View Full Version : Plate Sizes

6-Sep-2005, 17:56
Does anyone know the inch equivalents for the old plate sizes?

I would really appreciate a list, but specifically I'm talking about sheets which are approx. 2 3/4" x 4 1/2".


Jason Greenberg Motamedi
6-Sep-2005, 18:26
American plates from the 19th Century were usually (but not always) as follows

1/9 Plate: 2" x 2 1/2"

1/8 Plate: 2 1/8" x 3 1/4"

1/6 Plate: 2 3/4" x 3 1/4"

1/4 Plate: 3 1/4" x 4 1/4"

1/2 Plate: 4 1/2" x 5 1/2"

4/4 (Whole) Plate: 6 1/2" x 8 1/2"

Note that an English Half Plate measures 4 3/4" x 6 1/2"

Jason Greenberg Motamedi
6-Sep-2005, 18:32
19th and early 20th Century print sizes:

Carte de Visite: 3 1/2" x 2 5/16"

Cabinet: 5 5/8" x 4 1/16"

Boudoir: 8" x 5.25"

Panel: 11.5" x 7"

Mark Sawyer
6-Sep-2005, 18:33
Odd. I thought the half-plate was 6 1/2" x 4 1/4", derived from cutting daguerrean whole plates in half with tin snips...

Jason Greenberg Motamedi
6-Sep-2005, 18:36
Yes, you would think that there would be a logic to the sizes, but there isn't...

Jason Greenberg Motamedi
6-Sep-2005, 18:38
I should point out that the logic of the sizes is that the plates all keep a ratio of 1:1.3, more or less.

Ernest Purdum
6-Sep-2005, 20:11
Mark, some British cmera makers, Newman & Guardia being one,, I think, made reference to the also illogical term "Double 1/4 Plate". This was indeed 6 1/2" X 4 1/4".

Your 2 3/4" X 4 1/2" isn't very far from 7 X 11cm. This leads me to suspect that it might be one of the several non-standard sizes offered by Continental makers..

Ole Tjugen
6-Sep-2005, 20:51
Standard metric sizes, both film and plates (but the films are a fraction smaller), in cm:







Oren Grad
6-Sep-2005, 21:22
If you'd like to see a surviving relic of old times, look at the lens specification table on the Congo web site:

Note the column for maximum film size. In addition to the familiar 4x5, 5x7 and 8x10, there are lenses specified for maximum 3x4, 6x8, 10x12, and the curious "Cabinet". The Japanese versioon of the page...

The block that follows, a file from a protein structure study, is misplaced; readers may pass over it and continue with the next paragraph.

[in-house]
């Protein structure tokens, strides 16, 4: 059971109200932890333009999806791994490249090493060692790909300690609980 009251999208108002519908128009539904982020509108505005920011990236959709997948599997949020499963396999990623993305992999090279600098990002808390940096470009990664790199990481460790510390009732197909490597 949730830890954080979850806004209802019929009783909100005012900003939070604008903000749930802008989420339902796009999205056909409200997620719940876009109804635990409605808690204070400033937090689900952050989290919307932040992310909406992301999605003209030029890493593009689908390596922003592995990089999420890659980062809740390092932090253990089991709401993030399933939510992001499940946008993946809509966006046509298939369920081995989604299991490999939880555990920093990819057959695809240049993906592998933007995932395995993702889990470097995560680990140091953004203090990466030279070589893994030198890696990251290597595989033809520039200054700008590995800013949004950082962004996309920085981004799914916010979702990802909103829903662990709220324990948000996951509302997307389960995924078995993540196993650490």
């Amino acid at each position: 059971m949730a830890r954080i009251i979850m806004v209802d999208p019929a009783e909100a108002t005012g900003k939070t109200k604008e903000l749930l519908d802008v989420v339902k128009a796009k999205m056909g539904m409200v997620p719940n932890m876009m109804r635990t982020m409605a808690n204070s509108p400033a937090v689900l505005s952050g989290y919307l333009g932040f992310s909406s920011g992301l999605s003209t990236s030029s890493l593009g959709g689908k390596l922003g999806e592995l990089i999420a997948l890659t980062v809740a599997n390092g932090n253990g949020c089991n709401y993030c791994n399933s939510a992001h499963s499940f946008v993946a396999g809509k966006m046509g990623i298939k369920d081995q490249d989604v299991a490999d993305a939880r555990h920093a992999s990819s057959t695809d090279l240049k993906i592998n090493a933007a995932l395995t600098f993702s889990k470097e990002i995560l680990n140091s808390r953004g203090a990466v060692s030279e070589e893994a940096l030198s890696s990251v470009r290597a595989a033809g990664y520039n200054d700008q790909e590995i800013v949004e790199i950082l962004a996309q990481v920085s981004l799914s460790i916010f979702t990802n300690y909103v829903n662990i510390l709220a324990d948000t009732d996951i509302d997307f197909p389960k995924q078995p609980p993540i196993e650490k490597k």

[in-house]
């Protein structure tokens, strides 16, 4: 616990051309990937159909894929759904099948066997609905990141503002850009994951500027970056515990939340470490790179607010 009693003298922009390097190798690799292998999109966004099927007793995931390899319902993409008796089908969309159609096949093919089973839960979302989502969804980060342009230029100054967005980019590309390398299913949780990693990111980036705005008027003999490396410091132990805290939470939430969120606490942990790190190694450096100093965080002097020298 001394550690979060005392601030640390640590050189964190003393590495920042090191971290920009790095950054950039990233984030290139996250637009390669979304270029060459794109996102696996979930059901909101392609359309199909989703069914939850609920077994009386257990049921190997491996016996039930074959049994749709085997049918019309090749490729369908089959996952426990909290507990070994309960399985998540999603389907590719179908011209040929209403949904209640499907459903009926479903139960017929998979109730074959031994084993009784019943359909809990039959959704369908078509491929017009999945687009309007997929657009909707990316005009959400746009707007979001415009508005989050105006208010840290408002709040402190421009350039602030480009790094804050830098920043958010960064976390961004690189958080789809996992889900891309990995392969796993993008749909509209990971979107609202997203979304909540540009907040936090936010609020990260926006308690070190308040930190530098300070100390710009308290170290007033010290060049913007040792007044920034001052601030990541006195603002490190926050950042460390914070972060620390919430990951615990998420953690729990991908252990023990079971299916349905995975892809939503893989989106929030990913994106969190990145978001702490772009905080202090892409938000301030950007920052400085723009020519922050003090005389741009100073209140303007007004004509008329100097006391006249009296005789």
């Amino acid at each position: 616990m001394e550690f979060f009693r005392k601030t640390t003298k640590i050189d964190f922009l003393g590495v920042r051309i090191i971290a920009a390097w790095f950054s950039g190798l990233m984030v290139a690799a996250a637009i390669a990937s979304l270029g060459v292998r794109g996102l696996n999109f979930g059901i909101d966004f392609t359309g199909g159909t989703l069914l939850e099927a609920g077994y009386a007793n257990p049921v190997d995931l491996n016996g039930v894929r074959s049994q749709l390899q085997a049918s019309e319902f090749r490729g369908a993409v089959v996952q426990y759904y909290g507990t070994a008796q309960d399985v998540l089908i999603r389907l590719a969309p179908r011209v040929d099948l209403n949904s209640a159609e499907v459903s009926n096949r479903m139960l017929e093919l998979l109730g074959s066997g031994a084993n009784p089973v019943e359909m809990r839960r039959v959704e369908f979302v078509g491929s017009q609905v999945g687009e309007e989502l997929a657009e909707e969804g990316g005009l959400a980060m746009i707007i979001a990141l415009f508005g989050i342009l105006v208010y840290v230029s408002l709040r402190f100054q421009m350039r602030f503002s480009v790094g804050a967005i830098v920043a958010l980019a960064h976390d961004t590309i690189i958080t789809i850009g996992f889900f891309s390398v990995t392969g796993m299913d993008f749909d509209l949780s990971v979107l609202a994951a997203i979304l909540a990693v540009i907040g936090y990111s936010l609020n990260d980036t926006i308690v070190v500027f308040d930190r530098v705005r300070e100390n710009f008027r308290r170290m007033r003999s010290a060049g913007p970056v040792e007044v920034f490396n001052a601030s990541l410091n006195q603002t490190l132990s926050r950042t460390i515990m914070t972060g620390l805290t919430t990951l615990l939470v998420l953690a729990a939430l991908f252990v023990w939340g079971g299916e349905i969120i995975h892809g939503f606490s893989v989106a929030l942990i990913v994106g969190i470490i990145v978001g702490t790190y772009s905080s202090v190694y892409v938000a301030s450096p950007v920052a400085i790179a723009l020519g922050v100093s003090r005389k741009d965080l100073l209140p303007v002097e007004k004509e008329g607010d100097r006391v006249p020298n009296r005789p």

...actually uses traditional size names for all the obsolete formats. For those who have a browser set to display Japanese text, and who can read Japanese characters, the corresponding entries in that column are as follows:

"tefuda" = quarter-plate (3x4, our 3.25x4.25)
"yatsugiri" = eighth(-cut) or octavo (6x8, our 6.5x8.5)
"yotsugiri" = quarter(-cut) (10x12)
"kabine" = "cabinet" (12x1.5 cm, which is very close to the English half-plate 4.75"x6.5")

I don't know how it was that English half-plate came to be called "cabinet" in Japan. There's probably an interesting story behind it.

Oren Grad
6-Sep-2005, 21:24
Oops, typo: "kabine" = 12x16.5 cm, which maps to the English half-plate as stated.

Donald Qualls
6-Sep-2005, 22:30
FWIW, it seems to me that Contessa-Nettel made a stereo camera that used 7x11 cm, and that size was a sort-of standard for glass plate stereo cameras in the years when glass plate was still competing with roll film. I see plate holders and film sheaths in that size from time to time on eBay, as well and Polliskop (if I've remembered that model name correctly) cameras, which were later sold for a while under the Ziess-Ikon name as well (I think); there were a couple other models that used that size plates as well.

Mark Sawyer
7-Sep-2005, 00:16
"I don't know how it was that English half-plate came to be called "cabinet" in Japan. There's probably an interesting story behind it."

Very likely related to the "Cabinet Card" size of the later 19th century, 4 1/4" x 6 1/2" card size (exactly half the whole plate size) with a slightly smaller albumen print wet-mounted. Basically a big Carte de Visite, and still very common in antique shops everywhere.

Oren Grad
7-Sep-2005, 08:15
Mark - thanks, that makes sense. I guess I was in a fog last night, because I completely missed Jason's reference to "cabinet"-size prints. Anyway, I think the old names are extremely cool.

Mark Sawyer
7-Sep-2005, 08:28
Oren- if you think these sizes are cool, check out: